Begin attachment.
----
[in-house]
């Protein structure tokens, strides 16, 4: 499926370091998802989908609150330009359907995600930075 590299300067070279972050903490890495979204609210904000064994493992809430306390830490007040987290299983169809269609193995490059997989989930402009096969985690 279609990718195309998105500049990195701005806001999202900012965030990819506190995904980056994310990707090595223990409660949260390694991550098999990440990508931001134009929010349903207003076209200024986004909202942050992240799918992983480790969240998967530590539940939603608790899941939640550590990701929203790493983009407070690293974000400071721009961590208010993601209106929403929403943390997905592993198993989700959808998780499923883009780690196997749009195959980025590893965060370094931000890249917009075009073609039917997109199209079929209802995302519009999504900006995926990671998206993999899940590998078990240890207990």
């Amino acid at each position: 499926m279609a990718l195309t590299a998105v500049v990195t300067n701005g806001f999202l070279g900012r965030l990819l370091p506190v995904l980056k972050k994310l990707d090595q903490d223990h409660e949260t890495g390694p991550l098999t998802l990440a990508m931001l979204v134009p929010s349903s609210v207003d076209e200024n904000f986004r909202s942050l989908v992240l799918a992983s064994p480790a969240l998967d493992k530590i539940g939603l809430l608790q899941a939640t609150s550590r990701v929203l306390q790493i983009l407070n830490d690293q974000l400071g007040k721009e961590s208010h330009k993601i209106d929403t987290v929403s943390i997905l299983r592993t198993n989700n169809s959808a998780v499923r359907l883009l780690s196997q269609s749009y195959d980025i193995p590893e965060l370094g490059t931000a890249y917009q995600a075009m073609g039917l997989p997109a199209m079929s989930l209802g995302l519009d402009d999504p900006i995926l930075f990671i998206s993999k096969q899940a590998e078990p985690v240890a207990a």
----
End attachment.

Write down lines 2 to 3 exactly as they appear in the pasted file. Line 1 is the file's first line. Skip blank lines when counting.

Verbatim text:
């Protein structure tokens, strides 16, 4: 499926370091998802989908609150330009359907995600930075 590299300067070279972050903490890495979204609210904000064994493992809430306390830490007040987290299983169809269609193995490059997989989930402009096969985690 279609990718195309998105500049990195701005806001999202900012965030990819506190995904980056994310990707090595223990409660949260390694991550098999990440990508931001134009929010349903207003076209200024986004909202942050992240799918992983480790969240998967530590539940939603608790899941939640550590990701929203790493983009407070690293974000400071721009961590208010993601209106929403929403943390997905592993198993989700959808998780499923883009780690196997749009195959980025590893965060370094931000890249917009075009073609039917997109199209079929209802995302519009999504900006995926990671998206993999899940590998078990240890207990």
């Amino acid at each position: 499926m279609a990718l195309t590299a998105v500049v990195t300067n701005g806001f999202l070279g900012r965030l990819l370091p506190v995904l980056k972050k994310l990707d090595q903490d223990h409660e949260t890495g390694p991550l098999t998802l990440a990508m931001l979204v134009p929010s349903s609210v207003d076209e200024n904000f986004r909202s942050l989908v992240l799918a992983s064994p480790a969240l998967d493992k530590i539940g939603l809430l608790q899941a939640t609150s550590r990701v929203l306390q790493i983009l407070n830490d690293q974000l400071g007040k721009e961590s208010h330009k993601i209106d929403t987290v929403s943390i997905l299983r592993t198993n989700n169809s959808a998780v499923r359907l883009l780690s196997q269609s749009y195959d980025i193995p590893e965060l370094g490059t931000a890249y917009q995600a075009m073609g039917l997989p997109a199209m079929s989930l209802g995302l519009d402009d999504p900006i995926l930075f990671i998206s993999k096969q899940a590998e078990p985690v240890a207990a």